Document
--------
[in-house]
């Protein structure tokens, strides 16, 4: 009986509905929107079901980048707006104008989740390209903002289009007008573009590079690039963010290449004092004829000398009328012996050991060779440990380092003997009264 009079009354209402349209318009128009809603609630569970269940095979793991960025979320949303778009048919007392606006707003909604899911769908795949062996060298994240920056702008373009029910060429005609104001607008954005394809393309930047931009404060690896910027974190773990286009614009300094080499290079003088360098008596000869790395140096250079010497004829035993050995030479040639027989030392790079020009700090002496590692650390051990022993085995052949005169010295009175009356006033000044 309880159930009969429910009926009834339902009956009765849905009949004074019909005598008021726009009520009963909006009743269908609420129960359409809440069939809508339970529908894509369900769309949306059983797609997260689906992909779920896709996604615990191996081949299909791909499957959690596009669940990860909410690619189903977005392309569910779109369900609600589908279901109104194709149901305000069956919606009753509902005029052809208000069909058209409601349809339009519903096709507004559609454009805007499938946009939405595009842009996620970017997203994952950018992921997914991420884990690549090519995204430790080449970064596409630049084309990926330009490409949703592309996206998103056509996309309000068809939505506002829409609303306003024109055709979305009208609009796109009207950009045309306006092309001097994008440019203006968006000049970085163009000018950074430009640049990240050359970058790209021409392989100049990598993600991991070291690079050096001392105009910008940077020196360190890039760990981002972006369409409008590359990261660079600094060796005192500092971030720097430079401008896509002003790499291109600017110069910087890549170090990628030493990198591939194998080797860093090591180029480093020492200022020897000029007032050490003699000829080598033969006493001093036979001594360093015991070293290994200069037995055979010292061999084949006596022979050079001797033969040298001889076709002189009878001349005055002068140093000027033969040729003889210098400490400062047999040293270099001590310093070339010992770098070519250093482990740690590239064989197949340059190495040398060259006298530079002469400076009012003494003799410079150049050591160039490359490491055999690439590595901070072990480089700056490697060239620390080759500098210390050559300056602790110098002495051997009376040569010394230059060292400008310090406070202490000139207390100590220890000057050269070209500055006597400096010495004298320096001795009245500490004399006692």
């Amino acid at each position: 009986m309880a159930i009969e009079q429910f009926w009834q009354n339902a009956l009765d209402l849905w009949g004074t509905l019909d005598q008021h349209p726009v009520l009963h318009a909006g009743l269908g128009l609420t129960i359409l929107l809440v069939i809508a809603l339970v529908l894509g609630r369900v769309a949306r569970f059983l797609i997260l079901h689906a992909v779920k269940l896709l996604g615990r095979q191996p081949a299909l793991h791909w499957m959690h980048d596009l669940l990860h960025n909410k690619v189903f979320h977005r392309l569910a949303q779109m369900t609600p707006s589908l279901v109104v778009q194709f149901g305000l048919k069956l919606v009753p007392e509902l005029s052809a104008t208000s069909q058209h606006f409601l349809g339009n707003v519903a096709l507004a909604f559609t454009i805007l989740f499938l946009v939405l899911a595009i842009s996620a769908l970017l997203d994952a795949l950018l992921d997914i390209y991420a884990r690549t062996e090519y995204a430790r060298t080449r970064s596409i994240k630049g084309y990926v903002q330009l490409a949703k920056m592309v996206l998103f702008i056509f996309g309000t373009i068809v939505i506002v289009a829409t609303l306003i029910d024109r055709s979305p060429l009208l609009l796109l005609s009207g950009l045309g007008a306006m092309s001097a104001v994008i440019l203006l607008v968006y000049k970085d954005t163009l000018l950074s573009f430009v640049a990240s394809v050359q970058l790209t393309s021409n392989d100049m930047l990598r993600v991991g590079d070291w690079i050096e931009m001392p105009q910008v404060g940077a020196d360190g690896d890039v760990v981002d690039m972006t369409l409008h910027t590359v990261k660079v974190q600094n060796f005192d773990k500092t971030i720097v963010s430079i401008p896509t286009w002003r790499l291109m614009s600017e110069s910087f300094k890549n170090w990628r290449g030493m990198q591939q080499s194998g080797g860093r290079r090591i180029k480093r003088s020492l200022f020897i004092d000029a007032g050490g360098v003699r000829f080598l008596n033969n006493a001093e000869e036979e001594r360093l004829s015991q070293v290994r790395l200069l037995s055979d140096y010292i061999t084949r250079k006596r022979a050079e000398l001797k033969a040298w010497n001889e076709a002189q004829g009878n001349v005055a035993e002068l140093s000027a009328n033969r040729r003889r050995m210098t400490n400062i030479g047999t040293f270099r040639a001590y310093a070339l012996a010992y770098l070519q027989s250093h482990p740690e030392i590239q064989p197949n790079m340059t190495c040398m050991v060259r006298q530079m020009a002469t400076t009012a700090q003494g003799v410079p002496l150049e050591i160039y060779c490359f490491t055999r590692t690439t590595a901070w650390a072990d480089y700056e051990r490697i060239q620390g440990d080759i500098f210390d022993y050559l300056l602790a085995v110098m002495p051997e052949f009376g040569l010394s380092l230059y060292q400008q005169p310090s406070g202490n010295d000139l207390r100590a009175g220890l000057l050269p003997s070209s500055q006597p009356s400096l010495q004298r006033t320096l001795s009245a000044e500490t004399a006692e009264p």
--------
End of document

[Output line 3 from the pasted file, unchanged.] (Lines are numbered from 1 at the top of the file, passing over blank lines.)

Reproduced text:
């Amino acid at each position: 009986m309880a159930i009969e009079q429910f009926w009834q009354n339902a009956l009765d209402l849905w009949g004074t509905l019909d005598q008021h349209p726009v009520l009963h318009a909006g009743l269908g128009l609420t129960i359409l929107l809440v069939i809508a809603l339970v529908l894509g609630r369900v769309a949306r569970f059983l797609i997260l079901h689906a992909v779920k269940l896709l996604g615990r095979q191996p081949a299909l793991h791909w499957m959690h980048d596009l669940l990860h960025n909410k690619v189903f979320h977005r392309l569910a949303q779109m369900t609600p707006s589908l279901v109104v778009q194709f149901g305000l048919k069956l919606v009753p007392e509902l005029s052809a104008t208000s069909q058209h606006f409601l349809g339009n707003v519903a096709l507004a909604f559609t454009i805007l989740f499938l946009v939405l899911a595009i842009s996620a769908l970017l997203d994952a795949l950018l992921d997914i390209y991420a884990r690549t062996e090519y995204a430790r060298t080449r970064s596409i994240k630049g084309y990926v903002q330009l490409a949703k920056m592309v996206l998103f702008i056509f996309g309000t373009i068809v939505i506002v289009a829409t609303l306003i029910d024109r055709s979305p060429l009208l609009l796109l005609s009207g950009l045309g007008a306006m092309s001097a104001v994008i440019l203006l607008v968006y000049k970085d954005t163009l000018l950074s573009f430009v640049a990240s394809v050359q970058l790209t393309s021409n392989d100049m930047l990598r993600v991991g590079d070291w690079i050096e931009m001392p105009q910008v404060g940077a020196d360190g690896d890039v760990v981002d690039m972006t369409l409008h910027t590359v990261k660079v974190q600094n060796f005192d773990k500092t971030i720097v963010s430079i401008p896509t286009w002003r790499l291109m614009s600017e110069s910087f300094k890549n170090w990628r290449g030493m990198q591939q080499s194998g080797g860093r290079r090591i180029k480093r003088s020492l200022f020897i004092d000029a007032g050490g360098v003699r000829f080598l008596n033969n006493a001093e000869e036979e001594r360093l004829s015991q070293v290994r790395l200069l037995s055979d140096y010292i061999t084949r250079k006596r022979a050079e000398l001797k033969a040298w010497n001889e076709a002189q004829g009878n001349v005055a035993e002068l140093s000027a009328n033969r040729r003889r050995m210098t400490n400062i030479g047999t040293f270099r040639a001590y310093a070339l012996a010992y770098l070519q027989s250093h482990p740690e030392i590239q064989p197949n790079m340059t190495c040398m050991v060259r006298q530079m020009a002469t400076t009012a700090q003494g003799v410079p002496l150049e050591i160039y060779c490359f490491t055999r590692t690439t590595a901070w650390a072990d480089y700056e051990r490697i060239q620390g440990d080759i500098f210390d022993y050559l300056l602790a085995v110098m002495p051997e052949f009376g040569l010394s380092l230059y060292q400008q005169p310090s406070g202490n010295d000139l207390r100590a009175g220890l000057l050269p003997s070209s500055q006597p009356s400096l010495q004298r006033t320096l001795s009245a000044e500490t004399a006692e009264p």